Non-fiction: Herbert G. Ponting: The Great White South (Cooper Square Press, 2001, orig. 1921)
This is yet another account of Scott’s doomed final Antarctic expedition, this time by the photographer Herbert Ponting. Ponting is one of the two famous photographers of the Heroic Age of Antarctic exploration. Frank Hurley is the other one, and while Ponting’s photos are technically very accomplished, they never achieve the grace and lightness of Hurley’s work.
The Great White South is a narrative accompanied by a large number of photos, about Ponting’s experiences on Scott’s staff. Unfortunately, Ponting had already left Antarctica by the time Scott’s body was found, and didn’t participate in any of the memorable excursions of the expedition. He attempts to patch these deficiencies with funny stories about Antarctic animals.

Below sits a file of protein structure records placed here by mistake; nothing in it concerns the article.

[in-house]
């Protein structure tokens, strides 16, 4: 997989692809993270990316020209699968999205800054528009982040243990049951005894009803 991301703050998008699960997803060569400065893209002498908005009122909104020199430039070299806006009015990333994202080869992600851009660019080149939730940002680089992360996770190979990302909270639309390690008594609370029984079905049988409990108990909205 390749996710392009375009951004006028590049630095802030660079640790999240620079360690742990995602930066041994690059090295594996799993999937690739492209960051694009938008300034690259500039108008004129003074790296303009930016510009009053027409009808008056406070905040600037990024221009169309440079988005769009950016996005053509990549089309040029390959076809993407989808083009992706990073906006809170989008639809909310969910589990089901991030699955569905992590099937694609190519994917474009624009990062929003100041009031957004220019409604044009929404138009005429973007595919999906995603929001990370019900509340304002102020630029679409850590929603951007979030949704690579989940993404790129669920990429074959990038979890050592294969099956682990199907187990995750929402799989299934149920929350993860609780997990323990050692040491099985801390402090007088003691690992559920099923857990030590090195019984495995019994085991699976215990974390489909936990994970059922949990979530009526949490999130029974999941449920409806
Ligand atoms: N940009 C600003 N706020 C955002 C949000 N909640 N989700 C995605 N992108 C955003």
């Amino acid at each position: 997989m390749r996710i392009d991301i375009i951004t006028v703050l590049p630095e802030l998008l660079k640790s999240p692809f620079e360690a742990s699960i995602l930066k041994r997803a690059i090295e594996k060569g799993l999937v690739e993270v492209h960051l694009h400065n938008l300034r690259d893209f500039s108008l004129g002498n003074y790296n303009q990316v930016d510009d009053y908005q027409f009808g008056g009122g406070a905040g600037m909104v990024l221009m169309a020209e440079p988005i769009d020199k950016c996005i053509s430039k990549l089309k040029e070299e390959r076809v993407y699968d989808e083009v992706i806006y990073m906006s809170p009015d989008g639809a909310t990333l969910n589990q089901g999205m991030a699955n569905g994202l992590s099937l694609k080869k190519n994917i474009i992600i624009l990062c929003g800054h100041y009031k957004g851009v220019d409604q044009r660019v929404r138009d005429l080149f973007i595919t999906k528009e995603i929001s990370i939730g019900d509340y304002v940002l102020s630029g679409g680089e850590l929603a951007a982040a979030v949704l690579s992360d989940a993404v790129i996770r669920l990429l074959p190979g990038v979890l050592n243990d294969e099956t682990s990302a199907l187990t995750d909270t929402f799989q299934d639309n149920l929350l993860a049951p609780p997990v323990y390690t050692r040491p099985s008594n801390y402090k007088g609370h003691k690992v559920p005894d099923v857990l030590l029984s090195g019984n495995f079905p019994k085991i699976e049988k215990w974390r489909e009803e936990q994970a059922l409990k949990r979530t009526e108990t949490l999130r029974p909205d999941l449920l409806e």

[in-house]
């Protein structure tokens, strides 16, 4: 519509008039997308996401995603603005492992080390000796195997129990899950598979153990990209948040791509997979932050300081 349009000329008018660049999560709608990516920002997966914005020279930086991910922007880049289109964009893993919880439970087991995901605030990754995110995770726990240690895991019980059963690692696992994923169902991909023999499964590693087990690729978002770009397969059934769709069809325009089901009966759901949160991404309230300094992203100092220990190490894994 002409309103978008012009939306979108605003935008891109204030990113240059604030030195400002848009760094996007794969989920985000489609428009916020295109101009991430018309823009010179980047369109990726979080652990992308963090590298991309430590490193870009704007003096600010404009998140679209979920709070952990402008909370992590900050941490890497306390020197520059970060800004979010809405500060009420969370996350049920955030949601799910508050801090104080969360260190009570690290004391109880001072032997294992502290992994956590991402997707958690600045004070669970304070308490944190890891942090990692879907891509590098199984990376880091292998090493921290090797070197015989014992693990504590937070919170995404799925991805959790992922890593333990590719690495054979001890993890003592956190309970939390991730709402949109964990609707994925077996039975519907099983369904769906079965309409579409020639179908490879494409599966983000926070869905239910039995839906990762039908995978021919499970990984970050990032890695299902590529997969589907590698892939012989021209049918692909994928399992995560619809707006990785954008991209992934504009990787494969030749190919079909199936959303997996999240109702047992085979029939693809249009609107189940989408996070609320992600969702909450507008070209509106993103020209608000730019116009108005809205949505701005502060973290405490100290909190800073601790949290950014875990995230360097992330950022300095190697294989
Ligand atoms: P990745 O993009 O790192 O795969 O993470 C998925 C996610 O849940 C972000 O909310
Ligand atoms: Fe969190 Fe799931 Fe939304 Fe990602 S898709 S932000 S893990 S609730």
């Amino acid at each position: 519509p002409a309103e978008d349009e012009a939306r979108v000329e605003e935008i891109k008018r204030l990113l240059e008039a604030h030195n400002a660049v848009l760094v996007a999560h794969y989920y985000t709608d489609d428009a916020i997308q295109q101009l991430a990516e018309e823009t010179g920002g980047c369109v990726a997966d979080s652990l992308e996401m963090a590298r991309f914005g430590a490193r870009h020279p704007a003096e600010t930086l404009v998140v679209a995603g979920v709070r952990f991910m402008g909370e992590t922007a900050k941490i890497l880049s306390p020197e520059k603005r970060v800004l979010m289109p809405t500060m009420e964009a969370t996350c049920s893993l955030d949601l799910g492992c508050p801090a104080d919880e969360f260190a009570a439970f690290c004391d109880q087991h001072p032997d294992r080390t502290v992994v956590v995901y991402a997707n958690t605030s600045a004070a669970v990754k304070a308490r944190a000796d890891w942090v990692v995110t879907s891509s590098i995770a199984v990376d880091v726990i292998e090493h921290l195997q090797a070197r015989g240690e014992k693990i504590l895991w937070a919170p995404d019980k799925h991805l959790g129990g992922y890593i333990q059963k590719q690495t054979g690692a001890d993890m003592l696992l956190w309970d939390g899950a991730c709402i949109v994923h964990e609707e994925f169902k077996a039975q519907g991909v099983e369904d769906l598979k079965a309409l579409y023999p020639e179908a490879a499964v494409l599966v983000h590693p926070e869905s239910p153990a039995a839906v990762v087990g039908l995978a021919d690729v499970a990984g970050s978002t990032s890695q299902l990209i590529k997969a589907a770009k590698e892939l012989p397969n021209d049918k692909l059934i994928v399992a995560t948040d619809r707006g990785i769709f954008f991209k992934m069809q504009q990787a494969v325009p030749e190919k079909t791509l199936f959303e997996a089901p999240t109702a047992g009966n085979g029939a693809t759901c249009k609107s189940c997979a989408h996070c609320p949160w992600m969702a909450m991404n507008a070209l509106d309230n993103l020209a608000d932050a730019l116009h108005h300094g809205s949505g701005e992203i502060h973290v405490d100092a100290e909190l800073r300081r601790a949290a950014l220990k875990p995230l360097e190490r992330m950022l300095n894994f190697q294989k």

It’s not a bad book, but too trivial to be of interest to anyone except an Antarctic hobbyist. Ponting’s redeeming feature is his honesty, as Roland Huntford notes in his introduction. He loves Scott, but can’t make himself whitewash Scott’s mistakes.